by Sharon Lindbloom
25 June 2018
In the June issue of the Mormon Church’s Ensign magazine, LDS Seventy Fred A. “Tony” Parker wrote about overcoming the pain of racism experienced within the LDS Church. His advice is to “find healing through the Savior” while Church members simultaneously seek to be “one in Christ.” He writes,
“To be His people, we must be one in Christ. But our relationship with Christ is individual before it can be collective. Before I can be one with others, including my family, I, Tony Parker, have to have a relationship with Jesus Christ and my Heavenly Father that is solid, genuine, honest, direct, and continually improving every day.” (“The Savior Heals Our Hurts,” Ensign, June 2018, 45)
Mormon leaders speak often of family relationships, eternal relationships, covenant relationships, and marriage (sacred) relationships, but this “solid, genuine, honest, [and] direct” relationship with Jesus Christ that Mr. Parker writes of is something I have rarely come across in a Mormon context.
Unlike Mormons, evangelical Christians often say, “Christianity is a relationship, not a religion.” The important concept of a personal relationship with Jesus is all about intimate union with Christ. Christian author Cameron Cole explains,
“Paul’s letters mention this doctrine of union with Christ nearly 200 times, using terms like ‘in Christ,’ ‘with Christ,’ and ‘through Christ.’
“Jesus also describes this reality: ‘In that day you will know that I am in my Father, and you in me, and I in you’ (John 14:20). In simple terms, union with Christ captures the mysterious reality that Christ dwells in the heart of believers, and believers, simultaneously, dwell in the heart of Christ. Thus they are one.” (“Teach the Real ‘Personal Relationship with Jesus’,” The Gospel Coalition, July 3, 2017)
This deep and everlasting union with Christ is a reality for everyone who has been reborn in Christ through faith. (For more on this see John Piper’s list of “The Stupendous Reality of Being ‘in Christ Jesus’”)
I understand what a Christian means by the phrase “personal relationship with Jesus,” but in order to understand what Mormonism teaches about an individual (personal) relationship with Christ, I turn to a devotional address on the topic that was once delivered by a Mormon apostle at LDS-owned Brigham Young University.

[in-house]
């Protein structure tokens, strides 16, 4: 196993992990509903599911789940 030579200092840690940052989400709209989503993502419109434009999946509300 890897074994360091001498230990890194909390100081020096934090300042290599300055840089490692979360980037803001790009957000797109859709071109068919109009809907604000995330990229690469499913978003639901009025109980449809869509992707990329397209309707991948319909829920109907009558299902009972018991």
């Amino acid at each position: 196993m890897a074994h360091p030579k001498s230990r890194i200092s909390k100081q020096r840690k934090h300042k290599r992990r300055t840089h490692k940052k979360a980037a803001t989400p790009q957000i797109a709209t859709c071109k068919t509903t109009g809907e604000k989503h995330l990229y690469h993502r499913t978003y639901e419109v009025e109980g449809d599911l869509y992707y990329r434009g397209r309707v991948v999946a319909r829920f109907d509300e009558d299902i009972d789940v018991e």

In 1982 LDS apostle Bruce R. McConkie gave a speech he titled, “Our Relationship With the Lord.” Granted, this teaching is well over 30 years old, but such specific teachings by a man accepted within Mormonism as an apostle of God should have a shelf-life far beyond this. Especially in light of the credentials he claimed for this teaching. Mr. McConkie began,
“I shall speak of our relationship with the Lord and of the true fellowship all Saints should have with the Father. I shall set forth what we must believe relative to the Father and the Son in order to gain eternal life.
“I shall expound the doctrine of the Church relative to what our relationship should be to all members of the Godhead and do so in plainness and simplicity so that none need misunderstand or be led astray by other voices.
“I shall express the view of the Brethren, of the prophets and apostles of old, and of all those who understand the scriptures and are in tune with the Holy Spirit.
“…everyone who is sound spiritually and who has the guidance of the Holy Spirit will believe my words and follow my counsel.” (Read Mr. McConkie’s full speech here.)
At the start, Mr. McConkie’s talk focused on what he called “the most grievous and evil heresy” of Christendom. He explained,
“The creeds of Christendom illustrate perfectly what Lucifer wants so-called Christian people to believe about Deity in order to be damned. These creeds codify what Jeremiah calls the lies about God… Truly the most grievous and evil heresy ever imposed on an erring and wayward Christianity is their creedal concept about God and the Godhead!” (For information on Christian creeds, please watch Ron Huggins, “Those ‘Abominable’ Creeds.”)
Mr. McConkie belittled the biblical revelation of God (i.e., that He is a self-existent spirit who is beyond the full understanding of humankind, an omnipresent Trinity) and contrasted that with the Mormon concept of God (i.e., that he is a resurrected [man], a glorified, perfected, embodied Being of flesh and bone who lives in a family unit). (For a quick comparison of Mormon doctrines and biblical doctrines on the nature of God, see “The Mormon View of God the Father” at IRR.org.)
After detailing proper LDS theology and making sure Mormons understood that “We worship the Father and him only and no one else. We do not worship the Son, and we do not worship the Holy Ghost,” Mr. McConkie finally arrived at “the problem at hand” and addressed “Our Relationship to Members of the Godhead.” He said,
“Our relationship with the Father is supreme, paramount, and preeminent over all others. He is the God we worship…